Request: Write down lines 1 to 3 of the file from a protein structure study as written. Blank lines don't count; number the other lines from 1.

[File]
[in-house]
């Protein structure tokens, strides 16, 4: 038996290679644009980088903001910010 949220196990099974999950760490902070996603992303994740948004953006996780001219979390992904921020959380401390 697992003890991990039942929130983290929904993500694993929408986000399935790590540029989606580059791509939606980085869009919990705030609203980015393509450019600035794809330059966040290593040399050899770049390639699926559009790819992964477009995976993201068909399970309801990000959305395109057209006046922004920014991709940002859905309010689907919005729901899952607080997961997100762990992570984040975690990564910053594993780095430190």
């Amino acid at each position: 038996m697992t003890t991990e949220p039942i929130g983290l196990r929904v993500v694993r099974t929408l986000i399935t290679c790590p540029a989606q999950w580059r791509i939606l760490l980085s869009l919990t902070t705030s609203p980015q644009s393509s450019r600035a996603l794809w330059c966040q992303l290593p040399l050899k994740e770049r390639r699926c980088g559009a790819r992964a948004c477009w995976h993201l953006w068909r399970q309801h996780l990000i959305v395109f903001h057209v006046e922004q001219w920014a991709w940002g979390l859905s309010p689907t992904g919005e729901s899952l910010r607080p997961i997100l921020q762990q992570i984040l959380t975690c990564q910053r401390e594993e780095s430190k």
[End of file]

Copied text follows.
[in-house]
């Protein structure tokens, strides 16, 4: 038996290679644009980088903001910010 949220196990099974999950760490902070996603992303994740948004953006996780001219979390992904921020959380401390 697992003890991990039942929130983290929904993500694993929408986000399935790590540029989606580059791509939606980085869009919990705030609203980015393509450019600035794809330059966040290593040399050899770049390639699926559009790819992964477009995976993201068909399970309801990000959305395109057209006046922004920014991709940002859905309010689907919005729901899952607080997961997100762990992570984040975690990564910053594993780095430190």
């Amino acid at each position: 038996m697992t003890t991990e949220p039942i929130g983290l196990r929904v993500v694993r099974t929408l986000i399935t290679c790590p540029a989606q999950w580059r791509i939606l760490l980085s869009l919990t902070t705030s609203p980015q644009s393509s450019r600035a996603l794809w330059c966040q992303l290593p040399l050899k994740e770049r390639r699926c980088g559009a790819r992964a948004c477009w995976h993201l953006w068909r399970q309801h996780l990000i959305v395109f903001h057209v006046e922004q001219w920014a991709w940002g979390l859905s309010p689907t992904g919005e729901s899952l910010r607080p997961i997100l921020q762990q992570i984040l959380t975690c990564q910053r401390e594993e780095s430190k």